If you peruse any internet forums, you’ll see a sea of parents urging each other to get a travel-specific stroller, particularly a stroller that can fit in the overhead bin of an airplane. Why? Because checked baggage gets beat up. Things get literally thrown onto the conveyer belt, tumbling down on their way back to you after the flight.
In the name of research, I’ve tested out the GB lineup, Ergobaby Metro +, Babyzen Yoyo2, Joolz Aer, and our writer Christy owns and loves the UppaBaby Minu. Out of all of these, the Ergobaby and Babyzen have reliably fit into the bin and down the aisles even on smaller planes.
While none of these are perfect, particularly since a travel stroller’s wheels and storage will leave much to be desired, it has saved us from missing flights on tight connections when we didn’t have time to wait for gate checked items, and has helped us avoid broken strollers. I also can’t imagine traveling without a stroller I can wheel onto the plane when flying solo with my baby.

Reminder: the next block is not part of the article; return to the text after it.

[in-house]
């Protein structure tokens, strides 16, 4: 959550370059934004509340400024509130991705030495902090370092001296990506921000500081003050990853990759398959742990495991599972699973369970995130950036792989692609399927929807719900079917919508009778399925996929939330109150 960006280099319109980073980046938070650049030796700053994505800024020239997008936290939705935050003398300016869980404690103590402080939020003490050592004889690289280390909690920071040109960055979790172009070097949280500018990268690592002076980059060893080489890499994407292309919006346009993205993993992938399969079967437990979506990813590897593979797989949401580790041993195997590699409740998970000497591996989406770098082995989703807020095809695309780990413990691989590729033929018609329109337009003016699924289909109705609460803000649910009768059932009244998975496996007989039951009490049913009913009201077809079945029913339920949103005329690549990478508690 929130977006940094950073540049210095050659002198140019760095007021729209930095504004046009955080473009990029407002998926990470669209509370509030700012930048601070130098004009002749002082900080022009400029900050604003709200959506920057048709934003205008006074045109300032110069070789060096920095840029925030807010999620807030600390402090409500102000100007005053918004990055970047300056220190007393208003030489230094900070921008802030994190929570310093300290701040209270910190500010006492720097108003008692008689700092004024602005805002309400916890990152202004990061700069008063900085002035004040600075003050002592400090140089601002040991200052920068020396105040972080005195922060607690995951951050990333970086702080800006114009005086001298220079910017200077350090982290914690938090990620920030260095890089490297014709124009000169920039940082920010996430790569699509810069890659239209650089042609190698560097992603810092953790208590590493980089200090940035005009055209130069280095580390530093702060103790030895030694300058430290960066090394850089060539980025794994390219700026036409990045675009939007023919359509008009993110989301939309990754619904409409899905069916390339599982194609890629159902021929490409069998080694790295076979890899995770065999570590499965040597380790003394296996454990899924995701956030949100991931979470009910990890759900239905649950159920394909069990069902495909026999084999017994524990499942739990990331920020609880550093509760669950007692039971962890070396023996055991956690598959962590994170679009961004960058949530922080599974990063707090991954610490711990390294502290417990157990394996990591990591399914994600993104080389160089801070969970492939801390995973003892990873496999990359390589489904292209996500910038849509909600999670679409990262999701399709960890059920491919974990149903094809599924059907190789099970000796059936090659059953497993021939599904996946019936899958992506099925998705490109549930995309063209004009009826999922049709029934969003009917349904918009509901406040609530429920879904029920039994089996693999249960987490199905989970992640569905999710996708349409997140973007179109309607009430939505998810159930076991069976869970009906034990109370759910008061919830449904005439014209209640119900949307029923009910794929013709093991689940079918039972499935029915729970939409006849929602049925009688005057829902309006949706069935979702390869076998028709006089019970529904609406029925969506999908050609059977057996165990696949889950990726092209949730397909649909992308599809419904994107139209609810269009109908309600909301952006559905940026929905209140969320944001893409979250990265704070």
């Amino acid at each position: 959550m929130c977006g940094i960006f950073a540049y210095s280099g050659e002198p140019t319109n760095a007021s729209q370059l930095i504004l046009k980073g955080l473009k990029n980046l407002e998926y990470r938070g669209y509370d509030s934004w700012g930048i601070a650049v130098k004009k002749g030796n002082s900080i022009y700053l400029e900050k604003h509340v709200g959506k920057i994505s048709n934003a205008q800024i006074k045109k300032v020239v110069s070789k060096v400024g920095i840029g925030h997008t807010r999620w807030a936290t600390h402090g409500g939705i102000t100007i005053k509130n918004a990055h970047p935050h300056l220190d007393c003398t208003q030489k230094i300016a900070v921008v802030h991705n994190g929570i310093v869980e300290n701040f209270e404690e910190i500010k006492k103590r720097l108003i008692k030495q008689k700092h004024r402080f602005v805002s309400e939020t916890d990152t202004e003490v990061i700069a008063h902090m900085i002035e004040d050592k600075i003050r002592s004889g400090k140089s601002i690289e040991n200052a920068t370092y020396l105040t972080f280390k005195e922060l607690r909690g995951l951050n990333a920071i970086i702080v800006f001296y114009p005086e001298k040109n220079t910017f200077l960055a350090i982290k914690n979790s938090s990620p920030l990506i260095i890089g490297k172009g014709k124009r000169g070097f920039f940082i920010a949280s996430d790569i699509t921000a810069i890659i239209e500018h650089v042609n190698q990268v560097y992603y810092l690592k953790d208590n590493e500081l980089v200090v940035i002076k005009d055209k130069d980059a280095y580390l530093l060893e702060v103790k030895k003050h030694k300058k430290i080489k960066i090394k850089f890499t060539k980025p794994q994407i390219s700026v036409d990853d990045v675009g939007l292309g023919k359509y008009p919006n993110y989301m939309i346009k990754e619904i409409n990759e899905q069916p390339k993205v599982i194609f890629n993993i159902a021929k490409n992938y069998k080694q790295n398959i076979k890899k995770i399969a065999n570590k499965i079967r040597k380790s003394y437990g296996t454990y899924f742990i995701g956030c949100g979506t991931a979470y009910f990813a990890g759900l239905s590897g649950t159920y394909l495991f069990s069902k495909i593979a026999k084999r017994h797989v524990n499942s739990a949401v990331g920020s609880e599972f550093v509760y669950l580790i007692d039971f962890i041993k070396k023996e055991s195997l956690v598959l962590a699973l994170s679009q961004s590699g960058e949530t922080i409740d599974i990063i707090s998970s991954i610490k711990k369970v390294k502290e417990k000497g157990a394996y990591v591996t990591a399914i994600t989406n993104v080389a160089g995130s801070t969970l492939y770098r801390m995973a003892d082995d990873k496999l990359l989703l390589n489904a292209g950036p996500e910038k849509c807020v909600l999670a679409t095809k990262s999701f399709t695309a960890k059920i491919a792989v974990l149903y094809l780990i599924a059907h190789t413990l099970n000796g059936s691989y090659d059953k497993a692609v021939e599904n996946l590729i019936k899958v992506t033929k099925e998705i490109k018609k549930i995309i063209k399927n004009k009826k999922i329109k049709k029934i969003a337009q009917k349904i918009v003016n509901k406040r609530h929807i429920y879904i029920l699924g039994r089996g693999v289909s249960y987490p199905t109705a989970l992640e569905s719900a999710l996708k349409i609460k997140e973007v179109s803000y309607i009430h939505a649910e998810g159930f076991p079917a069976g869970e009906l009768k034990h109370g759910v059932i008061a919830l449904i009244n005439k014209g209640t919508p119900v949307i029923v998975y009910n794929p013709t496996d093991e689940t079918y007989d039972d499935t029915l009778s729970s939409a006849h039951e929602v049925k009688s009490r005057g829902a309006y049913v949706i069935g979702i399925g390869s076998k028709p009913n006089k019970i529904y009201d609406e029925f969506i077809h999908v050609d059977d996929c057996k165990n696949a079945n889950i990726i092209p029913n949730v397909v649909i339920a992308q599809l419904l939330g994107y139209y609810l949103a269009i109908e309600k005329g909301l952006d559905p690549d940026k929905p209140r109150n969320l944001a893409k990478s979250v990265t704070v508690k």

This way, we also don’t risk having the stroller sent all the way to baggage claim and having to carry our son all the way there after the flight. Thus far, as long as the stroller has been within the measurement limits we’ve been able to carry it on every time without issue.
But if you really don’t want to buy another stroller — and I can’t blame you — read on for the gate check policies for each major airline.
Air Canada Stroller Gate Check Policies:
According to their website:
“Small strollers – with a collapsed diameter not exceeding 25.5 cm (10 in) and a length not exceeding 92 cm (36 in) – can be checked free of charge at the baggage counter or at the boarding gate. When accepted at the baggage counter, your stroller is delivered to the arrivals baggage hall at your final destination. When accepted at the boarding gate, it is delivered to you at the aircraft door at every point in your journey.